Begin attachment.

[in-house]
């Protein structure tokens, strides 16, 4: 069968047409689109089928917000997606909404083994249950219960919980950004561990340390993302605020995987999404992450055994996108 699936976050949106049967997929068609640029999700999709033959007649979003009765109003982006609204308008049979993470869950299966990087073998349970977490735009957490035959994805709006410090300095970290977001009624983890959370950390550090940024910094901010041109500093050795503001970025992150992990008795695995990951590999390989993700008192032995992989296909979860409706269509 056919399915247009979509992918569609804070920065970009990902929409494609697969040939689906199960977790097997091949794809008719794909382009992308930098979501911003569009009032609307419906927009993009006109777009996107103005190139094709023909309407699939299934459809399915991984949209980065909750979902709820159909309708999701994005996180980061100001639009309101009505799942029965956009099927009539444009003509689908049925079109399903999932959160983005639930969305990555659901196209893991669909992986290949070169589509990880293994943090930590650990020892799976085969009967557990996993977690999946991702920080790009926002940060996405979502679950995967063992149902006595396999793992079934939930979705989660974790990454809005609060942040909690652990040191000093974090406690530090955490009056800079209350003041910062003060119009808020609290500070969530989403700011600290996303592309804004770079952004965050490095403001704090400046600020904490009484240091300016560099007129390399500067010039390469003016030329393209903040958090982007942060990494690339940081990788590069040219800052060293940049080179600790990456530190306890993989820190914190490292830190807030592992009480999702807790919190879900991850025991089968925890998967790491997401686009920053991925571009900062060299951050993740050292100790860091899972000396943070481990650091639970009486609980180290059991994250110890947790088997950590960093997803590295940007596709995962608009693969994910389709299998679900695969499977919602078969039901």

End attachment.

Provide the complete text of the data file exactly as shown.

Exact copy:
[in-house]
């Protein structure tokens, strides 16, 4: 069968047409689109089928917000997606909404083994249950219960919980950004561990340390993302605020995987999404992450055994996108 699936976050949106049967997929068609640029999700999709033959007649979003009765109003982006609204308008049979993470869950299966990087073998349970977490735009957490035959994805709006410090300095970290977001009624983890959370950390550090940024910094901010041109500093050795503001970025992150992990008795695995990951590999390989993700008192032995992989296909979860409706269509 056919399915247009979509992918569609804070920065970009990902929409494609697969040939689906199960977790097997091949794809008719794909382009992308930098979501911003569009009032609307419906927009993009006109777009996107103005190139094709023909309407699939299934459809399915991984949209980065909750979902709820159909309708999701994005996180980061100001639009309101009505799942029965956009099927009539444009003509689908049925079109399903999932959160983005639930969305990555659901196209893991669909992986290949070169589509990880293994943090930590650990020892799976085969009967557990996993977690999946991702920080790009926002940060996405979502679950995967063992149902006595396999793992079934939930979705989660974790990454809005609060942040909690652990040191000093974090406690530090955490009056800079209350003041910062003060119009808020609290500070969530989403700011600290996303592309804004770079952004965050490095403001704090400046600020904490009484240091300016560099007129390399500067010039390469003016030329393209903040958090982007942060990494690339940081990788590069040219800052060293940049080179600790990456530190306890993989820190914190490292830190807030592992009480999702807790919190879900991850025991089968925890998967790491997401686009920053991925571009900062060299951050993740050292100790860091899972000396943070481990650091639970009486609980180290059991994250110890947790088997950590960093997803590295940007596709995962608009693969994910389709299998679900695969499977919602078969039901």